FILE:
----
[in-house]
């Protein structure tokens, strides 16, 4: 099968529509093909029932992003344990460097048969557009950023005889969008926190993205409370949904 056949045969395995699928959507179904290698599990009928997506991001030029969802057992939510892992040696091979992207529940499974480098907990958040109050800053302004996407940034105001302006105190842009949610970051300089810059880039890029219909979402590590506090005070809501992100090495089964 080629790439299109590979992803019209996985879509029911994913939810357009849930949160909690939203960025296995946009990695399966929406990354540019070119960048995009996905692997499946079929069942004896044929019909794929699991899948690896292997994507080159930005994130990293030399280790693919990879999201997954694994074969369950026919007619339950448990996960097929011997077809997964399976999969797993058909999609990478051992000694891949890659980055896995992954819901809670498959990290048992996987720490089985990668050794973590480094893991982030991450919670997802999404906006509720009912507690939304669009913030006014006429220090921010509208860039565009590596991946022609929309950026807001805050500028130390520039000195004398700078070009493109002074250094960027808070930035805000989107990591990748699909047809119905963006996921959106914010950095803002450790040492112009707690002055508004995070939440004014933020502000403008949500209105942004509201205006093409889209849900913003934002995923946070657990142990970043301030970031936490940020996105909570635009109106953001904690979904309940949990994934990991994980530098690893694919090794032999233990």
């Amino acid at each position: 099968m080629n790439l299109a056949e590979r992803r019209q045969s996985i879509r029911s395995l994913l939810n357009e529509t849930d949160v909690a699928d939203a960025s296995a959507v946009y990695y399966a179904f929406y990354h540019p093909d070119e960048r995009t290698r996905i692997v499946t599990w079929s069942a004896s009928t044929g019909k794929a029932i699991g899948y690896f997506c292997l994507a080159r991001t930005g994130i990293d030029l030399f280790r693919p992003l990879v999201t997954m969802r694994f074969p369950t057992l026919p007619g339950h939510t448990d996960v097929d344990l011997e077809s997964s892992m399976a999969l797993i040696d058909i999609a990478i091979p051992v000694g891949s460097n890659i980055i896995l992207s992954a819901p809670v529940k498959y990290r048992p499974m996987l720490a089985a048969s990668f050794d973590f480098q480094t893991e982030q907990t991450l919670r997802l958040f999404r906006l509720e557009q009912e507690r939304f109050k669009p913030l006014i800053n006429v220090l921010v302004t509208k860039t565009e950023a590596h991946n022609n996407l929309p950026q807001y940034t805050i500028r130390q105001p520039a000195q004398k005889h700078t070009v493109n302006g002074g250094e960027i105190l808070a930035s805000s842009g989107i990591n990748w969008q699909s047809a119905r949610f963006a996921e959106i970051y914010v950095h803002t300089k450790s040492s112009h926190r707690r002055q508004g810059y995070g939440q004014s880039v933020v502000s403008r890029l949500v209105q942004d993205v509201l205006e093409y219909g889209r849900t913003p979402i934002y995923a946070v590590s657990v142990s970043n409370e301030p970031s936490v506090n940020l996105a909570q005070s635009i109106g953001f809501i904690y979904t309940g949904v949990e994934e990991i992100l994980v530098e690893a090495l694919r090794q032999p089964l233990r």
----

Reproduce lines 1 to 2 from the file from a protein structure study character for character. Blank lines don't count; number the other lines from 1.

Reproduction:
[in-house]
């Protein structure tokens, strides 16, 4: 099968529509093909029932992003344990460097048969557009950023005889969008926190993205409370949904 056949045969395995699928959507179904290698599990009928997506991001030029969802057992939510892992040696091979992207529940499974480098907990958040109050800053302004996407940034105001302006105190842009949610970051300089810059880039890029219909979402590590506090005070809501992100090495089964 080629790439299109590979992803019209996985879509029911994913939810357009849930949160909690939203960025296995946009990695399966929406990354540019070119960048995009996905692997499946079929069942004896044929019909794929699991899948690896292997994507080159930005994130990293030399280790693919990879999201997954694994074969369950026919007619339950448990996960097929011997077809997964399976999969797993058909999609990478051992000694891949890659980055896995992954819901809670498959990290048992996987720490089985990668050794973590480094893991982030991450919670997802999404906006509720009912507690939304669009913030006014006429220090921010509208860039565009590596991946022609929309950026807001805050500028130390520039000195004398700078070009493109002074250094960027808070930035805000989107990591990748699909047809119905963006996921959106914010950095803002450790040492112009707690002055508004995070939440004014933020502000403008949500209105942004509201205006093409889209849900913003934002995923946070657990142990970043301030970031936490940020996105909570635009109106953001904690979904309940949990994934990991994980530098690893694919090794032999233990």